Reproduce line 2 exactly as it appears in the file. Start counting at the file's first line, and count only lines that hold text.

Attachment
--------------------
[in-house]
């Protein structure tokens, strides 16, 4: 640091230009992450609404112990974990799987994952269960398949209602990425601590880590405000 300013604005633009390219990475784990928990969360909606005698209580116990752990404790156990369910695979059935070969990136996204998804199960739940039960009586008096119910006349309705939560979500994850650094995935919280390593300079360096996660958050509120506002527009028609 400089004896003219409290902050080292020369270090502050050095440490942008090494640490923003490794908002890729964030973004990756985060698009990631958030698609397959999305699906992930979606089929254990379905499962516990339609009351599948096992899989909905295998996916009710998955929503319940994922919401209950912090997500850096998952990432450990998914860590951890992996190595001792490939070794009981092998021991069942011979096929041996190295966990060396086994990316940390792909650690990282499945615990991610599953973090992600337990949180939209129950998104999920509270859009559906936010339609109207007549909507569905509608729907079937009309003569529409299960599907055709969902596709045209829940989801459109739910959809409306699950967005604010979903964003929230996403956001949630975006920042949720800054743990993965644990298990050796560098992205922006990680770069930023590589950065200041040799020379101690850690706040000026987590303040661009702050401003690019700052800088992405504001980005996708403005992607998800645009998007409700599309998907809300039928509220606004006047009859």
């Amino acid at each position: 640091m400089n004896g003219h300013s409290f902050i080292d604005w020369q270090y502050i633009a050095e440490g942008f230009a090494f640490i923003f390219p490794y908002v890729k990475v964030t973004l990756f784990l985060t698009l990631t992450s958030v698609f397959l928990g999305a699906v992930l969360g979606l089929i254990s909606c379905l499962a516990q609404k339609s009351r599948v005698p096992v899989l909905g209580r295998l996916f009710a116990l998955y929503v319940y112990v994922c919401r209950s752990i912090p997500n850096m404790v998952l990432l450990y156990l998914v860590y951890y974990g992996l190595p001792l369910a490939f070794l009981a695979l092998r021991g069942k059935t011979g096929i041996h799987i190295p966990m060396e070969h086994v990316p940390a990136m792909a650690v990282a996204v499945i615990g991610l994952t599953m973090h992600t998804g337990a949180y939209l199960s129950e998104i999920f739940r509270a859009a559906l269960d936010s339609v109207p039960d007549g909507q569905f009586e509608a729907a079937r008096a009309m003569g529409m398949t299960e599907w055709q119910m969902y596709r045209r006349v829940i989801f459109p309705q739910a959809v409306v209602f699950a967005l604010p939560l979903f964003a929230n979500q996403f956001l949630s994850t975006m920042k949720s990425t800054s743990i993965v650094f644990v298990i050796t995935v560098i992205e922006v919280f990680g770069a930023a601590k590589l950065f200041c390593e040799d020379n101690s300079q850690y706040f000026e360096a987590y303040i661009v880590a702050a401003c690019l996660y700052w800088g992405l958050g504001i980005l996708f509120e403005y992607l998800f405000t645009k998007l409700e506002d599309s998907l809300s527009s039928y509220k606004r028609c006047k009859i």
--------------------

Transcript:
């Protein structure tokens, strides 16, 4: 640091230009992450609404112990974990799987994952269960398949209602990425601590880590405000 300013604005633009390219990475784990928990969360909606005698209580116990752990404790156990369910695979059935070969990136996204998804199960739940039960009586008096119910006349309705939560979500994850650094995935919280390593300079360096996660958050509120506002527009028609 400089004896003219409290902050080292020369270090502050050095440490942008090494640490923003490794908002890729964030973004990756985060698009990631958030698609397959999305699906992930979606089929254990379905499962516990339609009351599948096992899989909905295998996916009710998955929503319940994922919401209950912090997500850096998952990432450990998914860590951890992996190595001792490939070794009981092998021991069942011979096929041996190295966990060396086994990316940390792909650690990282499945615990991610599953973090992600337990949180939209129950998104999920509270859009559906936010339609109207007549909507569905509608729907079937009309003569529409299960599907055709969902596709045209829940989801459109739910959809409306699950967005604010979903964003929230996403956001949630975006920042949720800054743990993965644990298990050796560098992205922006990680770069930023590589950065200041040799020379101690850690706040000026987590303040661009702050401003690019700052800088992405504001980005996708403005992607998800645009998007409700599309998907809300039928509220606004006047009859």